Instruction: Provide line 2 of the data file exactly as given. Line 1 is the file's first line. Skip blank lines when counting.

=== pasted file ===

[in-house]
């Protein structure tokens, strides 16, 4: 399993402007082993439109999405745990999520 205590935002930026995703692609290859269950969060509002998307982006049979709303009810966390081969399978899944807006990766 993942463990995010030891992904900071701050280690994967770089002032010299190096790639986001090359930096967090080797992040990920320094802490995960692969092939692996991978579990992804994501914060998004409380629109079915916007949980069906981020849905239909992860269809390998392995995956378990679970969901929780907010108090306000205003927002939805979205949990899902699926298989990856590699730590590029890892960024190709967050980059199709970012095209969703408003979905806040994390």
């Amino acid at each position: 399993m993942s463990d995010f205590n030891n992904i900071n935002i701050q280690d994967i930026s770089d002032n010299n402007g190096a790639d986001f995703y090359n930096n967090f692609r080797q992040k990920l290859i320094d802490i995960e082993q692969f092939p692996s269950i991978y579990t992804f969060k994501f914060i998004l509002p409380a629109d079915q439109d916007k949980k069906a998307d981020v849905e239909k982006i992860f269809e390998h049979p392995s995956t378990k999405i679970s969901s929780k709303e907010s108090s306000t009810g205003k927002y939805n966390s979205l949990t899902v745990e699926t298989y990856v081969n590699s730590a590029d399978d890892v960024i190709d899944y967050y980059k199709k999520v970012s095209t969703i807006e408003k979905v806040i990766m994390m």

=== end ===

């Protein structure tokens, strides 16, 4: 399993402007082993439109999405745990999520 205590935002930026995703692609290859269950969060509002998307982006049979709303009810966390081969399978899944807006990766 993942463990995010030891992904900071701050280690994967770089002032010299190096790639986001090359930096967090080797992040990920320094802490995960692969092939692996991978579990992804994501914060998004409380629109079915916007949980069906981020849905239909992860269809390998392995995956378990679970969901929780907010108090306000205003927002939805979205949990899902699926298989990856590699730590590029890892960024190709967050980059199709970012095209969703408003979905806040994390």